Delphi to contest pressure to file U.S. taxes despite UK tax base
(Reuters) - Auto parts supplier Delphi Automotive Plc (DLPH.N) said it would "vigorously contest" pressure by U.S. tax authorities to file taxes in the United States as a domestic company, when its tax base is in the UK.
Delphi, which operates out of Detroit, is one among several American companies locked in a battle with the Internal Revenue Service over the use of offshore tax shelters.
Mylan Inc (MYL.O) said on Thursday it would go ahead with the purchase of some non-U.S. businesses from Abbott Laboratories (ABT.N) despite the political opposition to tax-inversion deals.
The IRS told Delphi in June that it would be taxed as a U.S. company due to the sale of its assets to Delphi Holdings LLP after it emerged from bankruptcy in 2009, Delphi said in a regulatory filing on July 31. (bit.ly/V7AVo3)
Delphi said it was reincorporated in the UK as a limited liability partnership, which allows it to save tax. The company said it had filed U.S. federal partnership tax returns between 2009 and 2011.
"We will continue to prepare and file our financial statements on the basis that neither Delphi Automotive LLP nor Delphi Automotive Plc is a domestic corporation for U.S. federal income tax purposes," the company said in the filing.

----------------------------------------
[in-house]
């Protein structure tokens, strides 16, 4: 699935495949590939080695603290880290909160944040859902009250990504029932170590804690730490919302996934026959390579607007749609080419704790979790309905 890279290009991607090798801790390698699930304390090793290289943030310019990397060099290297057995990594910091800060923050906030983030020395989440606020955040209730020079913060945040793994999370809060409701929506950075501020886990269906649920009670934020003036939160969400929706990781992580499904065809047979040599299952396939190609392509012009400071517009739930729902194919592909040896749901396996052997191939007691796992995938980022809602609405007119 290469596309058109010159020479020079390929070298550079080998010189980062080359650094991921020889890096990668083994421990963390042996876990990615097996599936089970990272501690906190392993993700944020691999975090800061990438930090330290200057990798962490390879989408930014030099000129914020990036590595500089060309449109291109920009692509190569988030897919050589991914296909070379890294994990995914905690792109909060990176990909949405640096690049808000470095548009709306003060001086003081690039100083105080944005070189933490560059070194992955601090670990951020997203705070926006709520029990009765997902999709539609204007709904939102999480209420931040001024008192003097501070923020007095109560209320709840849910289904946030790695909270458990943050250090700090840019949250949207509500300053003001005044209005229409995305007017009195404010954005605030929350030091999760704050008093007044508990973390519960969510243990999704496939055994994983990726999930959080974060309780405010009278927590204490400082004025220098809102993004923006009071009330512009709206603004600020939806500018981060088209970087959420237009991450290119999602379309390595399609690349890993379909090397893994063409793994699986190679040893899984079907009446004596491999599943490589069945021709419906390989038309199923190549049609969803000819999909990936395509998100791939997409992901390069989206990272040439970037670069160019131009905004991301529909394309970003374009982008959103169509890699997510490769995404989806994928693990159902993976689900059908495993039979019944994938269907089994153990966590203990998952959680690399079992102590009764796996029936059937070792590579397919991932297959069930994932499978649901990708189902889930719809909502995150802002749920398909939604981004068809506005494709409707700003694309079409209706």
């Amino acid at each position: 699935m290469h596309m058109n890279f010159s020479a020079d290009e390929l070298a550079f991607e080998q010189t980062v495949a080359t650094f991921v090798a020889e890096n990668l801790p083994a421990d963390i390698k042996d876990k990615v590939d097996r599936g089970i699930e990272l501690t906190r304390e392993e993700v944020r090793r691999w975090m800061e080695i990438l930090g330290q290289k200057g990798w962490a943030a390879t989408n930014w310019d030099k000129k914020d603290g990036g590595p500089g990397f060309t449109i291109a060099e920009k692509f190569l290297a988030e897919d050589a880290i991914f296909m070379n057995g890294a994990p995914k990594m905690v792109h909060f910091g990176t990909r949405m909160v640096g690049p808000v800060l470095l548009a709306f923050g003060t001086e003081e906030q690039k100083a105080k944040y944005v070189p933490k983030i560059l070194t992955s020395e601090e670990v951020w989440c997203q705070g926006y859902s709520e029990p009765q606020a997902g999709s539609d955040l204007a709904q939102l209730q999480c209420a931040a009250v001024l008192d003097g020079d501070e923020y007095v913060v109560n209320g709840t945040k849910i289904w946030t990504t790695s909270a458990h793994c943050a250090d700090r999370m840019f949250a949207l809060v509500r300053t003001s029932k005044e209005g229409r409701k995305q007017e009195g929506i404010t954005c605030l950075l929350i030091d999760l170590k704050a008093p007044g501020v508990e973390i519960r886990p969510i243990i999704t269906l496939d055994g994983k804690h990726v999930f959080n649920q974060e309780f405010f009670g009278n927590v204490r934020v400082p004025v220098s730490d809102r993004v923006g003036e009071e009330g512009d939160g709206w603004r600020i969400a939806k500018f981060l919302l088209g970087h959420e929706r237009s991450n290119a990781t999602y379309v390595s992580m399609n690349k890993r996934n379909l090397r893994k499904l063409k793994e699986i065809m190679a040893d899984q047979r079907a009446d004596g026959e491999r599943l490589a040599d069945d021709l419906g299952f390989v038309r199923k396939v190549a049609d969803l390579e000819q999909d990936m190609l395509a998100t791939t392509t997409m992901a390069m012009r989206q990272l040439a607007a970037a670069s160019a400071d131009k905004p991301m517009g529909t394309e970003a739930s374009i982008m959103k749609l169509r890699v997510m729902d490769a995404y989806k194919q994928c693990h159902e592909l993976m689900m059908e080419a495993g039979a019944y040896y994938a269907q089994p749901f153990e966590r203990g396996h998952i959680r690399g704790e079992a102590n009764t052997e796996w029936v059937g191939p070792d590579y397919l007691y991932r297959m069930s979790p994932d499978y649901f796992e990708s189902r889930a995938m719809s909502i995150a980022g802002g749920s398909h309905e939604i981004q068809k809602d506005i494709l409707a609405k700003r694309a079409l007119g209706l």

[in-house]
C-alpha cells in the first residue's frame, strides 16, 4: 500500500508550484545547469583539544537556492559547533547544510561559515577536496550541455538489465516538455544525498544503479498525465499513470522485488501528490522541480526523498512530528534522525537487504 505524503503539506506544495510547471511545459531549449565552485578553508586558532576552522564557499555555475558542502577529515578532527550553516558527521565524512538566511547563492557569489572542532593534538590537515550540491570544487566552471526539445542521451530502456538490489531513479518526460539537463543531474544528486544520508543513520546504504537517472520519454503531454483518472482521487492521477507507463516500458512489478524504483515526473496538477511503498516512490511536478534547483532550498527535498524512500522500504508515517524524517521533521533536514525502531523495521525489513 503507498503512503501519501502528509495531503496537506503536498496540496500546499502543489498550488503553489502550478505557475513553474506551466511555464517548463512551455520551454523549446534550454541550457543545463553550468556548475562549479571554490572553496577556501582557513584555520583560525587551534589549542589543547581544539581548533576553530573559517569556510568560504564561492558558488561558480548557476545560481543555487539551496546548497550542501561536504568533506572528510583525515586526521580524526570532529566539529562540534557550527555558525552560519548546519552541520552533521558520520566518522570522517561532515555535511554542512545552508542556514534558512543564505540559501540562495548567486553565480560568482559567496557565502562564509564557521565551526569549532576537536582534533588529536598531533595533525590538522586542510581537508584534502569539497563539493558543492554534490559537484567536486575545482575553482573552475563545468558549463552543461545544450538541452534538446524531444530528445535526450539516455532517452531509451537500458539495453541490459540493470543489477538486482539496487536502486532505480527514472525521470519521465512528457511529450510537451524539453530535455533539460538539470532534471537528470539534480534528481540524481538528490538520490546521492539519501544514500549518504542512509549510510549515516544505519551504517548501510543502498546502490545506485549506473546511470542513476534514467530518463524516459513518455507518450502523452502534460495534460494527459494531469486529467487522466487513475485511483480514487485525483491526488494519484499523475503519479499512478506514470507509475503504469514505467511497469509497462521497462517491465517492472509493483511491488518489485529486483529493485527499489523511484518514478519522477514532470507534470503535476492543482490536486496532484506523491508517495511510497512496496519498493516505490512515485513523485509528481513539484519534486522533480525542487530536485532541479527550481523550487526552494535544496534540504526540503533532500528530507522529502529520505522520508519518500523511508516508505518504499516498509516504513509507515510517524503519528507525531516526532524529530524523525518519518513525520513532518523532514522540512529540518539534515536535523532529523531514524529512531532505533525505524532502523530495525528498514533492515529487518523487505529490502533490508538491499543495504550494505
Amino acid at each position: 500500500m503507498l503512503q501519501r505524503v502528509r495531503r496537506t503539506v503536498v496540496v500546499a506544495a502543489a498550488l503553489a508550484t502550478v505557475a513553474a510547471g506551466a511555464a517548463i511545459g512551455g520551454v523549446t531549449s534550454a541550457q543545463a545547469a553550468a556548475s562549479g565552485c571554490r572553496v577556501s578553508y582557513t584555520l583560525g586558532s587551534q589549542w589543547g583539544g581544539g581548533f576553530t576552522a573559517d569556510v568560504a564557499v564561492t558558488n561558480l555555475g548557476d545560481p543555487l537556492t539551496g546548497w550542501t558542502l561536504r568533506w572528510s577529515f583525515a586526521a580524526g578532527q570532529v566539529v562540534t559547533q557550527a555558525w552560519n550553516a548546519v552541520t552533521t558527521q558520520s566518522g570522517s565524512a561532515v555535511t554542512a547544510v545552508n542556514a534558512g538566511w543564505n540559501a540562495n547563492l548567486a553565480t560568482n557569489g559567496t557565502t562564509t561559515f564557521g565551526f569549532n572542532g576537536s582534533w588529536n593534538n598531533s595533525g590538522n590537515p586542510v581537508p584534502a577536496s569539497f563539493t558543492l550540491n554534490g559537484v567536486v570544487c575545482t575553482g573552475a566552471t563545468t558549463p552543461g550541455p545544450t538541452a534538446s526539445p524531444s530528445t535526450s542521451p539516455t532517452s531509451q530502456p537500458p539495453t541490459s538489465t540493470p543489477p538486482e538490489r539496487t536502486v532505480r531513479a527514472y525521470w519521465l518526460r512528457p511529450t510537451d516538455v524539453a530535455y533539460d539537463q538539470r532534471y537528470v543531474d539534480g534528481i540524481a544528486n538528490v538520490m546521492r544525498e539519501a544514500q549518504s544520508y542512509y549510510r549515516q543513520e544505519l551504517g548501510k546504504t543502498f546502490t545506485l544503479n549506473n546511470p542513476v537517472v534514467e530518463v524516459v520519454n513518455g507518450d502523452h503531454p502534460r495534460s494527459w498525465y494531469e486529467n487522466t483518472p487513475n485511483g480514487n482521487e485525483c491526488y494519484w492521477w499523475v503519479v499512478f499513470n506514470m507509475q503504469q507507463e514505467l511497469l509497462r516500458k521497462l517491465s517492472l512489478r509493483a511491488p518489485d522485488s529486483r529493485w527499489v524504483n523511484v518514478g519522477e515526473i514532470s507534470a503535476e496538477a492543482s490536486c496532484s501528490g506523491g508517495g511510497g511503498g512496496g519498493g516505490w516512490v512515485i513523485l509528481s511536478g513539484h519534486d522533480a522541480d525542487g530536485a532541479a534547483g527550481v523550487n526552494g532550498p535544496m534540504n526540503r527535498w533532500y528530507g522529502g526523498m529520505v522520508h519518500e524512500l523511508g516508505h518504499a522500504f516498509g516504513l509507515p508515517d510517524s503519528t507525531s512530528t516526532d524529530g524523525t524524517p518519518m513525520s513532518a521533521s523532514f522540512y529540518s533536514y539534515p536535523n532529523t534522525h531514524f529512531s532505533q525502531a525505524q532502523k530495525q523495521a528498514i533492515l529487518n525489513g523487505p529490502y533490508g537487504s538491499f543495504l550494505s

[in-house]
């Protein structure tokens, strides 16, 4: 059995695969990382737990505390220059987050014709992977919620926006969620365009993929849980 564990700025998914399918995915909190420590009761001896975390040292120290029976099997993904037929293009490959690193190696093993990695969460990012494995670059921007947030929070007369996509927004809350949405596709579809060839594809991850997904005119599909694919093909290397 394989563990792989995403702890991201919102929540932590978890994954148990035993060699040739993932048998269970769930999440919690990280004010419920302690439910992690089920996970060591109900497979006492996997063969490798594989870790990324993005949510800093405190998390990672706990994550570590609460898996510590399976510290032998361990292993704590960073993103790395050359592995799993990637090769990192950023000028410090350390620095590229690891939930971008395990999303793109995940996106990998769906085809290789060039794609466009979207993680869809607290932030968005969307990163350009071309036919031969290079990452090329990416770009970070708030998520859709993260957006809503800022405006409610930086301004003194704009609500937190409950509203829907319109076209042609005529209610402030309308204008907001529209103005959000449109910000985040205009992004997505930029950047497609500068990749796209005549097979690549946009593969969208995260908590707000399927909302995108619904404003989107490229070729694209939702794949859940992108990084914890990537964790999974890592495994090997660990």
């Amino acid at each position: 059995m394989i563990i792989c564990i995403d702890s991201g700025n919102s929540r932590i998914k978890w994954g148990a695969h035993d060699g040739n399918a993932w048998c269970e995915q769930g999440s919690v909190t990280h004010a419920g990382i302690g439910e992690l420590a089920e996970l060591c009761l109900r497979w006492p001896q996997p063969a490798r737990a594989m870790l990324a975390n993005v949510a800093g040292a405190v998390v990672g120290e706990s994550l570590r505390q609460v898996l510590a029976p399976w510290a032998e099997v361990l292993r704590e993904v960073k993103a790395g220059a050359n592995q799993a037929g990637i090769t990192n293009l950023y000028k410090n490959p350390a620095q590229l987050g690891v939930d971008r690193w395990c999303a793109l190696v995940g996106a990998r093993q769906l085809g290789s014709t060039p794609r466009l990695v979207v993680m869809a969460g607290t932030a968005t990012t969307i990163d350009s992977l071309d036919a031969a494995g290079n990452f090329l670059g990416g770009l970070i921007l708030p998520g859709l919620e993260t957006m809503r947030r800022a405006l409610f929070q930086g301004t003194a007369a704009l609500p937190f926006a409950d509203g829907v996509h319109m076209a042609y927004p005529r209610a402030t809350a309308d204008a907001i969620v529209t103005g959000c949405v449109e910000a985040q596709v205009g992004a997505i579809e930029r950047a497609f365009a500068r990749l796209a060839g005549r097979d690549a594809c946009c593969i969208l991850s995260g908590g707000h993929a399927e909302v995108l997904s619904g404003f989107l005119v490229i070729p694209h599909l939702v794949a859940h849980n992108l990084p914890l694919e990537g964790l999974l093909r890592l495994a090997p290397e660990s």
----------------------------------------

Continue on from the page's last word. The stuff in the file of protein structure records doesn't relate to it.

U.S. President Barack Obama and Congressional Democrats have proposed measures to stem the flow of so-called "inversions".
The IRS contends that U.S.-based companies operating globally are manipulating tax laws.
Under the U.S. tax code, domestic companies must pay tax on total global income, including income generated in other countries. The workaround for companies is to incorporate in those countries.
Earlier, companies chose Caribbean Islands or Switzerland to set up their tax bases, but Britain is becoming increasingly attractive to companies after the country changed its laws to keep profits reported in other countries out of its tax ambit.
Delphi has also been in the news in recent months because it supplied to General Motors Co (GM.N) the defective ignition switches that were linked to at least 13 deaths.
Delphi's shares were up about 1 percent at $67.87 in late morning trading on the New York Stock Exchange on Friday.
(Reporting by Sagarika Jaisinghani and Sweta Singh in Bangalore; Editing by Kirti Pandey)